© Eva Bee

“I was finally doing something that really mattered,” explains the 24-year-old anti-heroine of Ottessa Moshfegh’s intoxicating third novel, whose plan is to spend as much of the next 12 months as possible comatose. “Sleep felt productive. Something was getting sorted out. I knew in my heart — this was, perhaps, the only thing my heart knew back then — that when I’d slept enough, I’d be okay. I’d be renewed, reborn. I would be a whole new person, every one of my cells regenerated enough times that the old cells were just distant, foggy memories. My past life would be but a dream, and I could start over without regrets, bolstered by the bliss and serenity that I would have accumulated in my year of rest and relaxation.”

Moshfegh’s nameless narrator is more Bartleby than Sleeping Beauty though. Her project — a narcotic-induced “hibernation,” aided and abetted by the dubious Dr Tuttle, a psychiatrist who hands out prescription pills like candy: Ambien and Xanax, Nembutal and Seroquel, and finally a fictitious drug called Infermiterol that induces three-day blackouts — is the boldest literary statement of passive resistance since Herman Melville’s scrivener famously declared “I would prefer not to”.

To the casual observer, Moshfegh’s protagonist’s life is one of privilege and plenty. It’s 2000, and she’s a recent graduate of New York’s Columbia University. She was a gallery girl in Chelsea before being given the sack for sleeping on the job. She looks like a model — beautiful, tall and thin — and she knows it, much to the envy of her frenemy, Reva, a bulimic with a drinking problem who brings her sadness with her like a “stink” (Reva’s mother is dying of cancer).

Moshfegh’s somnolent narrator knows what it’s like to lose a loved one. Her life is cushioned by the money she inherited after both her parents died while she was in college; money that pays for her apartment on Manhattan’s Upper East Side and means she doesn’t need to worry about paying her bills. But here her apathy reaches new depths. She simply can’t summon up the energy to care about Reva’s pain, an insensibility to suffering reminiscent of the state of “apatheia” (from which the word “apathy” derives) that the Stoics regarded as so desirable — literally to be without “pathos”. In contemporary layman’s terms, she’s as unlikeable as they come.

My year of relaxation

Regardless of which, ennui has never been so engrossing. It speaks to Moshfegh’s storytelling skills that an account of someone sleeping for a year is as gripping as My Year of Rest and Relaxation reads. Initially Moshfegh’s anti-heroine spends the few hours a day she’s awake necking Benadryl while zoning out in front of old Whoopi Goldberg or Harrison Ford movies, in-between making reluctant but necessary trips to the local corner shop and pharmacy. There are also her monthly appointments with Dr Tuttle, and Reva’s occasional visits. But even this meagre social contact proves too much.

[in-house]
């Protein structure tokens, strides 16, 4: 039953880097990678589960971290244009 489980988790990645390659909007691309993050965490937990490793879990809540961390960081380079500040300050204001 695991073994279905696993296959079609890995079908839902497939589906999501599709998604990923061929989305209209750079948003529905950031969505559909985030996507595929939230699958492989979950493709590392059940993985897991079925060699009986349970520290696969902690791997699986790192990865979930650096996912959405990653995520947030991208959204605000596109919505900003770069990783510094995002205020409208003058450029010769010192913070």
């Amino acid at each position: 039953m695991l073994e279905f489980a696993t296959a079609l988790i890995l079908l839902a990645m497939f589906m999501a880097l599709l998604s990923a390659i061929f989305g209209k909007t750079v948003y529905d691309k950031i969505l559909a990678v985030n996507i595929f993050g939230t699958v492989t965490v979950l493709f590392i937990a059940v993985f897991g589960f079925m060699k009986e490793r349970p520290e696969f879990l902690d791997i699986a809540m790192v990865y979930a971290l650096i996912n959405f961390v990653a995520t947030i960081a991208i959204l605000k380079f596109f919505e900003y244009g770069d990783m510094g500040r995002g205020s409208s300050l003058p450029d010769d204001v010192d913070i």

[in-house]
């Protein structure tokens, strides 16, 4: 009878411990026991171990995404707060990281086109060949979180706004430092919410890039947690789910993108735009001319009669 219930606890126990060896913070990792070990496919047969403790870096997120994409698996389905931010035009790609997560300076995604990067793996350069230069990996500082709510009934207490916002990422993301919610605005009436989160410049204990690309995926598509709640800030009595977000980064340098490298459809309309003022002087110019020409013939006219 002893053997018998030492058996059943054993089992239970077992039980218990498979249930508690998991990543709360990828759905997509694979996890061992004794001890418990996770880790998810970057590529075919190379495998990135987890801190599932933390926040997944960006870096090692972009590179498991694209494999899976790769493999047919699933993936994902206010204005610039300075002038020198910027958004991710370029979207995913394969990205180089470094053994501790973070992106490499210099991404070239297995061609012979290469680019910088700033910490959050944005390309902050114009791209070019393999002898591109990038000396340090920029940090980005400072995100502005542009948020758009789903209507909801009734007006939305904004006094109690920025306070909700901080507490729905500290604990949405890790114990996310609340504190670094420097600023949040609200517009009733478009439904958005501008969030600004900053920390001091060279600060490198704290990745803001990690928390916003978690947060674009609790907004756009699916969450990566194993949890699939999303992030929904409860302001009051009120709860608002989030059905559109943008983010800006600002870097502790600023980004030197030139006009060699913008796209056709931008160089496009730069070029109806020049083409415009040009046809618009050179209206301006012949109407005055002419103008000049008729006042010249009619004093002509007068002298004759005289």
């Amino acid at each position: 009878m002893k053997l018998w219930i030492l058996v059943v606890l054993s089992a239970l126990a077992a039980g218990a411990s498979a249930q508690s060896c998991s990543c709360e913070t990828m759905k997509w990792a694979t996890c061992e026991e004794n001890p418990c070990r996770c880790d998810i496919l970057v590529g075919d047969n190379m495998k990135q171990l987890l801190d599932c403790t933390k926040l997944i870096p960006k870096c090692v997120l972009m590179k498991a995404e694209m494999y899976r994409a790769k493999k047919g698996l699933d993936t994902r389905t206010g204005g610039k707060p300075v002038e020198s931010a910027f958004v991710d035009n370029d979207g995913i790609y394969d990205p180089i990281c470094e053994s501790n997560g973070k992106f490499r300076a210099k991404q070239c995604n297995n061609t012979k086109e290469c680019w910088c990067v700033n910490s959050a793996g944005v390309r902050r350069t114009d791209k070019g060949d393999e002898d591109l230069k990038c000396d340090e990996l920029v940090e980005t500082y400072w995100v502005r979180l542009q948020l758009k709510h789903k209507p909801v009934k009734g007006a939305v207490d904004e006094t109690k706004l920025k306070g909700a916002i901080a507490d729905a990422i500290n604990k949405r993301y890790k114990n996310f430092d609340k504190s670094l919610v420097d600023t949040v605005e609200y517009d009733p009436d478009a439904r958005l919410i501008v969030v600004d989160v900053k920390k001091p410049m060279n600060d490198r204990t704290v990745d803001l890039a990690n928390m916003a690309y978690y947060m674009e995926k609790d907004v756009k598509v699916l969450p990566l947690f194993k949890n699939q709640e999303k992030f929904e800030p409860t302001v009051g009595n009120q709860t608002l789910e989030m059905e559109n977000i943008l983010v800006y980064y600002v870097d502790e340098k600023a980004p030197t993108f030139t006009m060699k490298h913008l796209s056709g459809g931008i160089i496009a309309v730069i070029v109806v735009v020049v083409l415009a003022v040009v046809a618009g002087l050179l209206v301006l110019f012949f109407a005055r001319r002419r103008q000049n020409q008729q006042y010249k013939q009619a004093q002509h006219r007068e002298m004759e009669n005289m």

Thus, for the final three months, she gives herself over entirely to the Infermiterol, and the “care” of a video artist from her old gallery days who films her while she’s sleeping. Her only condition, that he remove all traces of his presence and her sleepwalking in order that her brief periods of lucidity between doses should prove as empty as the days she spends unconscious: “There was to be no narrative that I could follow, no pieces for me to put together.” Daringly, the reader is left as unsettlingly clueless as Moshfegh’s dopey-eyed protagonist as to what she’s doing while under the influence.

Put Moshfegh’s latest fictional creation alongside her predecessors and she fits right in. The American writer’s debut work, McGlue (2014), was a novella narrated by a man trapped inside his own meandering mind, a 19th-century sailor with a head injury who may or may not have killed the man he loved. Then there was the Man Booker-shortlisted Eileen, a creepy 1960s New England-set noir about a young woman caught between life at home with her abusive, alcoholic father and the local penitentiary where she worked a dead-end secretarial job. Themes of claustrophobia, inebriation and imprisonment connect all three works. In Eileen the titular narrator abuses laxatives to the extent that “oceanic” expunging sessions punctuate her existence: “Those were good times,” she reminisces. Here the cleansing is of a different kind — an effort to “purge my associations, refresh and renew the cells in my brain, my eyes, my nerves, my heart”. It’s psychological, but no less physically demanding; there’s something intrinsically violent about Moshfegh’s narrator’s absolute commitment to her inertia. She eventually rouses from her slumber, her longed for transformation complete — “I was soft and calm and felt things”— but the date of her awakening is significant: June 1 2001. Unlike Sleeping Beauty, she’s not returning to a kingdom also rejuvenated, but one soon to be besieged.

Today, “apathy” is often understood as a listless indifference that’s considered at best unwelcome and at worst dangerous. In this deliciously dark and unsettling modern fairytale, however, Moshfegh offers us a portrait of passivity as rebellion. As Slavoj Žižek once wrote, “Sometimes, doing nothing is the most violent thing to do.”

My Year of Rest and Relaxation, by Ottessa Moshfegh, Jonathan Cape, RRP£14.99, 304 pages

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